Deciding to take caffeine mostly out of my life, has been the choice to create a more yin experience of life. Which has been super rewarding, super interesting, and challenging in a lot of ways after spending decades chasing Yang and living in a yang way; that racing energy and personality and identity.

And I couldn't be happier that I've replaced my day with more meditation, more yoga, more journaling, more slow walks, more feeling peaceful in my mind, body, and spirit, instead of jacked up and twitchy, on external go-go-go juice. And the funny thing is, I actually have better focus now. I have better sleep, I have better energy, I have better mood. I don't do things that are outside of my integrity, like be a meanie-pants. I just feel better overall.

And when I do sit down to write, there's this different drive to it that actually is more effective and more efficient than when I was on all of that caffeine. Fascinating right?

It was only by doing the work to come back into my body, to get somatically present with and in myself, that I started to really not just see but feel how much certain substances for me, again mostly caffeine but also kind of sugar and alcohol, effed me up, dysregulate my nervous system, take me out of my bodily dignity, and just make me feel like crap-ola.

Again, I didn't feel the effects of caffeine in a way I noticed, for years; scratch that, decades. I'm South American, I've been drinking coffee since I could reach the kitchen table. My darling, I just thought my anxiety, worry, sometimes insomnia, intermittent depression, and meanie-pants fits were just part of my personality. I thought it was me.

And that's been the biggest gift of all here. Recognizing that the me I seem to be on stimulants, is not actually me. The automatic, unintentional thoughts and feelings that arise in my mind and body, like the anxiety and racing of caffeine, especially coffee, the swirling that comes from that sympathetic activation, those are not the truest expression of me. My calmer, more grounded, more centered self, that's me. That's Maria, Victoria Albina Corvedo.

The one who's kind, gentle, direct, bold, and balanced; [inaudible]; that's me. I'm not anxious without caffeine. Except, I mean, I'm a human, right? If I saw a lion in the backyard, I will get anxious. It's normal. But I don't get anxious outside of a time, a place, and a circumstance that actually makes sense. I sleep like llama, nestled into a soft patch of new spring grass at the base of Aconcagua, the highest point in the Andes between Argentina and Chile. That is to say, I sleep really well.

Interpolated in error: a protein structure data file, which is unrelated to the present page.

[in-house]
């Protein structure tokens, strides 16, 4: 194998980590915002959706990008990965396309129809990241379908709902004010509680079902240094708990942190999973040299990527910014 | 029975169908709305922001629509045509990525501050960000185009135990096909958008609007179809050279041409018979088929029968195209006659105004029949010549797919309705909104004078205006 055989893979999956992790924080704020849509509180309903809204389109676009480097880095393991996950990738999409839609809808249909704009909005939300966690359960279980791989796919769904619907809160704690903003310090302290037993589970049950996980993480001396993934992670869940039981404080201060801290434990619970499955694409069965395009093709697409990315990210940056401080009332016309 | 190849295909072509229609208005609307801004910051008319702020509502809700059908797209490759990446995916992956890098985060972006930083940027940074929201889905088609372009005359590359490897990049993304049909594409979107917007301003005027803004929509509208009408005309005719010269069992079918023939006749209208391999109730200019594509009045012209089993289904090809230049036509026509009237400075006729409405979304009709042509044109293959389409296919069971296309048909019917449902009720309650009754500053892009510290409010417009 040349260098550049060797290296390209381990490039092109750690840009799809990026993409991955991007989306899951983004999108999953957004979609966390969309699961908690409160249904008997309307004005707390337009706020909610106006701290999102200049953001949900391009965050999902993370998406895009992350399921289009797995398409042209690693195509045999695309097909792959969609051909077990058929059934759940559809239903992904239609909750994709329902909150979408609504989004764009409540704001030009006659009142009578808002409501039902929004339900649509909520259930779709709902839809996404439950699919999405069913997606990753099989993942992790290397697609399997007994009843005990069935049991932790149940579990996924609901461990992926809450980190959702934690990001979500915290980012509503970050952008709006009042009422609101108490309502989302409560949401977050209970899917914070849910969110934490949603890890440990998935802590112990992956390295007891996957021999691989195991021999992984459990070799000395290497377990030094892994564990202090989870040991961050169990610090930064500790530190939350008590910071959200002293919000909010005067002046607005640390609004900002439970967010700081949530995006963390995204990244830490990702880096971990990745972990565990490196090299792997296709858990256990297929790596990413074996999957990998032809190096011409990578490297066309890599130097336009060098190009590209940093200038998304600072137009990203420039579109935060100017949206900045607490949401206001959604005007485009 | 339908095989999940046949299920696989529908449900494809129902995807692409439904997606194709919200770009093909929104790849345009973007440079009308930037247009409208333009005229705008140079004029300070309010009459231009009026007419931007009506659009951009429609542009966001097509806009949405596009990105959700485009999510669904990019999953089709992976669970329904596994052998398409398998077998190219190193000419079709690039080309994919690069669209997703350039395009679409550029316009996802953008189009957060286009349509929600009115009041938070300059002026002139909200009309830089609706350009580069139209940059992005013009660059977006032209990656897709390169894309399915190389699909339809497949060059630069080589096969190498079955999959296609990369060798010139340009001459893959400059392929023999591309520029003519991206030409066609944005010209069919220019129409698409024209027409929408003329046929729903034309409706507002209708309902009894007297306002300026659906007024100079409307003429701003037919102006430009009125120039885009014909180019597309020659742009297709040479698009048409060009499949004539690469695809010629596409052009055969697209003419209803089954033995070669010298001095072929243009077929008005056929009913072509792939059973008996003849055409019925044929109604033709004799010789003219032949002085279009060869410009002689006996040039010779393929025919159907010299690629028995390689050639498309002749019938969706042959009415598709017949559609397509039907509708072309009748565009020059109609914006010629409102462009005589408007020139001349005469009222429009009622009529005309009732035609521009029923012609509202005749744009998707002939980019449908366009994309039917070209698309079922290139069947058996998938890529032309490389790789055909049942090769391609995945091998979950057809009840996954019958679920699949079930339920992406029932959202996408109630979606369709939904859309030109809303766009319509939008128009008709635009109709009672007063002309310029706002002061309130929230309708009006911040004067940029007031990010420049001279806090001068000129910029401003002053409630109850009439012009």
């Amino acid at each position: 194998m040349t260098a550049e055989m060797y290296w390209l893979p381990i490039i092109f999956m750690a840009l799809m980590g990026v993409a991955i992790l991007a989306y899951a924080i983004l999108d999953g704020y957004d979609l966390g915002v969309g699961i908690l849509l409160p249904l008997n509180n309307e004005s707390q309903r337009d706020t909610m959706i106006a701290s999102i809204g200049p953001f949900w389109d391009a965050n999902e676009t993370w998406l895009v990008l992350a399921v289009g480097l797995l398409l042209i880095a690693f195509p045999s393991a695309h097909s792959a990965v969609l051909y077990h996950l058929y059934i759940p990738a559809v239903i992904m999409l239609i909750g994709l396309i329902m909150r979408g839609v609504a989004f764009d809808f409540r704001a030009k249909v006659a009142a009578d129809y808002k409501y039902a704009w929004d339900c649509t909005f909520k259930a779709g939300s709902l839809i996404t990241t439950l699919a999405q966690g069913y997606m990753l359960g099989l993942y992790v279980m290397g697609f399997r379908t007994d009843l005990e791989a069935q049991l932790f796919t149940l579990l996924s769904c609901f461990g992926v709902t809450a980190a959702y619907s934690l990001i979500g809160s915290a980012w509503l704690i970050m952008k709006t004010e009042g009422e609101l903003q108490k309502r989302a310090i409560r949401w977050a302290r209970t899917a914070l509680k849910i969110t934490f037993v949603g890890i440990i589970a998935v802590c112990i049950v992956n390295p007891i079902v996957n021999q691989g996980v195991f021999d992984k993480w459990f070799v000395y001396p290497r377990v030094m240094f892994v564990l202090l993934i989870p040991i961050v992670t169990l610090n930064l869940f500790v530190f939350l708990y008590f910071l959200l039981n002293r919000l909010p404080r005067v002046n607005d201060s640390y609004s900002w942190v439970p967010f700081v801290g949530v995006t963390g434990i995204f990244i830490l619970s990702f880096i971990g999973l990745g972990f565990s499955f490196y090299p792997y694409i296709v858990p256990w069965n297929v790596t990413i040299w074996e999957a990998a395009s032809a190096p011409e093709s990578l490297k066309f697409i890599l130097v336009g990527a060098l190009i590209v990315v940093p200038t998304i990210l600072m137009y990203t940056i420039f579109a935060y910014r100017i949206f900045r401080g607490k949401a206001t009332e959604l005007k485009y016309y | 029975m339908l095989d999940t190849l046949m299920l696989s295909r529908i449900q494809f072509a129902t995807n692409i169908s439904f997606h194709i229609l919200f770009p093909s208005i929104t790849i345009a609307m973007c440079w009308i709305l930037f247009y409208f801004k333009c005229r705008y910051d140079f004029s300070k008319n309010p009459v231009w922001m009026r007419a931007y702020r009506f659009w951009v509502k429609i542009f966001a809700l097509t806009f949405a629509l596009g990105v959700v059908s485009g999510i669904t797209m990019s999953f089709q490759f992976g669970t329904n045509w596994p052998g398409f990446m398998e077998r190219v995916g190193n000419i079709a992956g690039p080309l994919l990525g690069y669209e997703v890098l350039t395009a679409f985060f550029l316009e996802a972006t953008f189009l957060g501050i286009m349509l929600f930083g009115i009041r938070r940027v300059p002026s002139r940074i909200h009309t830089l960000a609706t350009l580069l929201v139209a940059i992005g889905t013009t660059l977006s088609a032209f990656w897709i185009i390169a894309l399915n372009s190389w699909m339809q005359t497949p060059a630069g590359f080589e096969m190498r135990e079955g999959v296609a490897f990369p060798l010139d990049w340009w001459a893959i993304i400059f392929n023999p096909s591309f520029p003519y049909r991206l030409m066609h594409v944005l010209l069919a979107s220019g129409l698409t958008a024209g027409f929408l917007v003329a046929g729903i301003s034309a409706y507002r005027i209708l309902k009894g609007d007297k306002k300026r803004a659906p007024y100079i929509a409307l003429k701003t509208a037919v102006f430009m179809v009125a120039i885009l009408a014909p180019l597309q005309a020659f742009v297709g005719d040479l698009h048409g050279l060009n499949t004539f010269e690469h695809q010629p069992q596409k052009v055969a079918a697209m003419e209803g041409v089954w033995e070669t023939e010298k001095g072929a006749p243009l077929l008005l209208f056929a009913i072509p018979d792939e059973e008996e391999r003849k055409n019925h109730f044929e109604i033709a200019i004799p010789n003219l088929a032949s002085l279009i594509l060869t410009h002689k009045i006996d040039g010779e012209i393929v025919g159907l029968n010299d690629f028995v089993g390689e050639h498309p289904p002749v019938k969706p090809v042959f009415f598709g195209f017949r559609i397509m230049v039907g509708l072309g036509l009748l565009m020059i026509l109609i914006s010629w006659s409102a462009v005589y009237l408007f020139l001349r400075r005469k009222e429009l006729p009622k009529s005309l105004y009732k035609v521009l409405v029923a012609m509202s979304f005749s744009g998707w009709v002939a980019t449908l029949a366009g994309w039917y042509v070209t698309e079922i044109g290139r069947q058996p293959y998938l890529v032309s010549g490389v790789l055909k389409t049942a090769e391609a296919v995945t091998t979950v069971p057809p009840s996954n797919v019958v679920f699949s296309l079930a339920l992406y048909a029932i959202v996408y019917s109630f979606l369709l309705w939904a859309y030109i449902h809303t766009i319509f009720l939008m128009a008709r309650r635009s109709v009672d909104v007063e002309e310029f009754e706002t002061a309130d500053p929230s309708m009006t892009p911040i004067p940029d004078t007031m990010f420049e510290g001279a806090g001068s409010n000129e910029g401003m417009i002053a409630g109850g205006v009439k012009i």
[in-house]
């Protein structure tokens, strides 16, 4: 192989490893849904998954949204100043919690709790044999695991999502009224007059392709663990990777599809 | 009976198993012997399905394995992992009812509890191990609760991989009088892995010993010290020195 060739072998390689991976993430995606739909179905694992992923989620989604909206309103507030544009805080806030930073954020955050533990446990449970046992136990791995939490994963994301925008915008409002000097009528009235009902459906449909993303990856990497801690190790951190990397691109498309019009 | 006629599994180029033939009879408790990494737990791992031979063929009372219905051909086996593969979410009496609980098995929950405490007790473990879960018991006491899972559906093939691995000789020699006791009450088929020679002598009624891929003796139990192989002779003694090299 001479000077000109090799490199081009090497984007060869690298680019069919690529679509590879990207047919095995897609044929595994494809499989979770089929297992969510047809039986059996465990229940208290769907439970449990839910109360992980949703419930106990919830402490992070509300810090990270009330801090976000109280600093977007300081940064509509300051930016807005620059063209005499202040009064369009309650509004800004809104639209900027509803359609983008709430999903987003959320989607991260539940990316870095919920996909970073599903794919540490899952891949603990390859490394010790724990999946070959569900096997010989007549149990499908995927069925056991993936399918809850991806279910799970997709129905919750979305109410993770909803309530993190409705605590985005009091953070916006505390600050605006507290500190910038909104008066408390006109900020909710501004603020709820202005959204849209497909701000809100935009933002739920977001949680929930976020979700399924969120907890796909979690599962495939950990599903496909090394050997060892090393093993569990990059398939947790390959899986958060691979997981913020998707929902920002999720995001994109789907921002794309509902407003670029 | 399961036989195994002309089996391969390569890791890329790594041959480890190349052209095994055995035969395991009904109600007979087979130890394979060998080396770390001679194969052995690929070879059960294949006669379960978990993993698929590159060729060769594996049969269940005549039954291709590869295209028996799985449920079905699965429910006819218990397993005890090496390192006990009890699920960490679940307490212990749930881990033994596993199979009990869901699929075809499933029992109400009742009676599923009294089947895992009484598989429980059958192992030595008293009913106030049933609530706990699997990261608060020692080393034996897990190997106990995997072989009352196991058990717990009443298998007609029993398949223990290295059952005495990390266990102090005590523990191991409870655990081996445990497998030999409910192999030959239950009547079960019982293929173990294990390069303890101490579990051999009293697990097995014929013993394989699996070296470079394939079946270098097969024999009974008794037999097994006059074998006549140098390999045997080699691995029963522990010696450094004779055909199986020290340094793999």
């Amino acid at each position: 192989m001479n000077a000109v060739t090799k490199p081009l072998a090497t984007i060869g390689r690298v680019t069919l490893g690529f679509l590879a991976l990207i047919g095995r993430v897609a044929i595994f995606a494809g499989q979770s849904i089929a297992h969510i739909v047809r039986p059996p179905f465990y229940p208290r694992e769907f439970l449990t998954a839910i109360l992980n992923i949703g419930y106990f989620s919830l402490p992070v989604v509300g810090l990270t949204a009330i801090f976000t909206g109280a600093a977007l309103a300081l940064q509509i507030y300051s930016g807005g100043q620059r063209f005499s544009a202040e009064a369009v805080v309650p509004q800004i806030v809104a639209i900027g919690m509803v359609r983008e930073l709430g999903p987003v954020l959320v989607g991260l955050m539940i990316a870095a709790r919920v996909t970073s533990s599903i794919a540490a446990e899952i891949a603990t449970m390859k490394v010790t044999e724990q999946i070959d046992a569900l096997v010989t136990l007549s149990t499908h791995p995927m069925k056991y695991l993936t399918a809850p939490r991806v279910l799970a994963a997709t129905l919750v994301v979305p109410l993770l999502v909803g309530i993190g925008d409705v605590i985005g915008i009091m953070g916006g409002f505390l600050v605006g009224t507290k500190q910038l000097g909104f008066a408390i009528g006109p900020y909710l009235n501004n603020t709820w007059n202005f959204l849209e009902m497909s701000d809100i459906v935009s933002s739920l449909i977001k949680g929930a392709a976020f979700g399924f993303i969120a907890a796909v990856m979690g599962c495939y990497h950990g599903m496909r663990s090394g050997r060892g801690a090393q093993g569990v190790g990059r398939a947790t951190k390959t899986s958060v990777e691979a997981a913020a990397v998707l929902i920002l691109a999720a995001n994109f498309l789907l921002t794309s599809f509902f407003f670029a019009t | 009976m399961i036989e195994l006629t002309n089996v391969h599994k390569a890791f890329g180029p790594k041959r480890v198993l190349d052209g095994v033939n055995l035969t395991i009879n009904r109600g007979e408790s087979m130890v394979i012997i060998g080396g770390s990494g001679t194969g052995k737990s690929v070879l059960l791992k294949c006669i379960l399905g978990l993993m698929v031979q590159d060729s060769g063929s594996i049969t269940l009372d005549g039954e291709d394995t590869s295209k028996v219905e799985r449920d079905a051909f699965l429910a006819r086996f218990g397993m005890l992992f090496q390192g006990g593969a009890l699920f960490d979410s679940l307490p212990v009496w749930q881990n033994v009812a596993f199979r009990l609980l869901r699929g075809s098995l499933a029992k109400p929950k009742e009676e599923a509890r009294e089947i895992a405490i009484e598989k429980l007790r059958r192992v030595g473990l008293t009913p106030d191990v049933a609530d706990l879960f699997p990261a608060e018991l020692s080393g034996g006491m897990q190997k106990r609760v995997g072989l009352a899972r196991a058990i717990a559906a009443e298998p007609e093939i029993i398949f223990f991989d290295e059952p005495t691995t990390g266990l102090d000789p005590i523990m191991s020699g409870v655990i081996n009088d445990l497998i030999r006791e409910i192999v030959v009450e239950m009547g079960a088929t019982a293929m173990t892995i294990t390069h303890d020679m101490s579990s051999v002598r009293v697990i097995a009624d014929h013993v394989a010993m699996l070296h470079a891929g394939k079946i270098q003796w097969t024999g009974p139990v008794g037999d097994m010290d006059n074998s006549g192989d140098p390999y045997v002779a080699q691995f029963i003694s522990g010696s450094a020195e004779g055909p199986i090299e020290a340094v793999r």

Oh, my darlings, I like who I am so much better without the buffer of substances that regulate me. And so, I proclaim, I am no longer available to be in a codependent relationship with substances. I am no longer available for substances to dysregulate me. Because let's be real, life gets lifey and dysregulating all on its own, am I right? I'm not out here inviting in the old struggle bus, the old trigger truck, just for funsies and to feel a little zip in my step for a few hours.

Nah, I'm here to manage my own nervous system without substances throwing me off kilter. And that includes caffeine, sugar in excess or on its own. Because I eat sugar, just sparingly and only after vegetables, protein, and fat. That includes alcohol, which I'll have on rare occasion, but not really much at all. Because, again, why dysregulate myself and leave presence?

Your list may be different, and is likely somewhat the same because these are some top tier dysregulaters for mammals, because science. And so, if this has piqued your interest. If you are curious about the role of substances in your own life, I'll invite you into the following inquiry. Here are some questions to ponder and ask yourself.

Who are you without your substances of dysregulation, your buffering substance of choice? How do you show up in the world with those substances and without them? What are your mood, energy, personality, productivity levels, and sleep, really like without these substances? Are you actually anxious, worried, nervous, or depressed? Or is it the impact of, or the aftermath of, a substance? Are you actually a person with nervous system regulation issues? Or once again, is it the substances?

No one knows the answer to these questions other than you. And you might not even know the answers, yet. I know I didn't. And so, I'll invite you to get curious about the role of alcohol, caffeine, nicotine, sugar, etc. in your life.

If you want to see what life is like without them, consider trying it out. See if you might pull a community around you. Anchored is a community program, because studies show that we make change and change is sustainable when we do it in community. Right? So, see if you have a friend who might want to step away from caffeine with you.

And that language, for me, was really important. I have never quit anything in my life. I'll say, like, I have not quit smoking, I just don't identify as a smoker so it's not a thing I do. I haven't quit caffeine, it's just not a part of who I am. I don't drink caffeine on the regular, it's not who I am.

That was important for me, because the “quitting language”, A #1, meant I could go back, and I didn't want to leave that open as a possibility for myself. And B #2, it was really framed as something I was giving up, and I've given up a lot in my life in ways that have felt quite crappy.

So, I'm not out here trying to do that anymore. Instead, I'm living into a new identity, and I'm declaring what that does and doesn't involve. So, you finesse, you wordsmith the language that works for you and rock it out. Do it on your own if that's right for you. But consider doing it with a friend or loved one.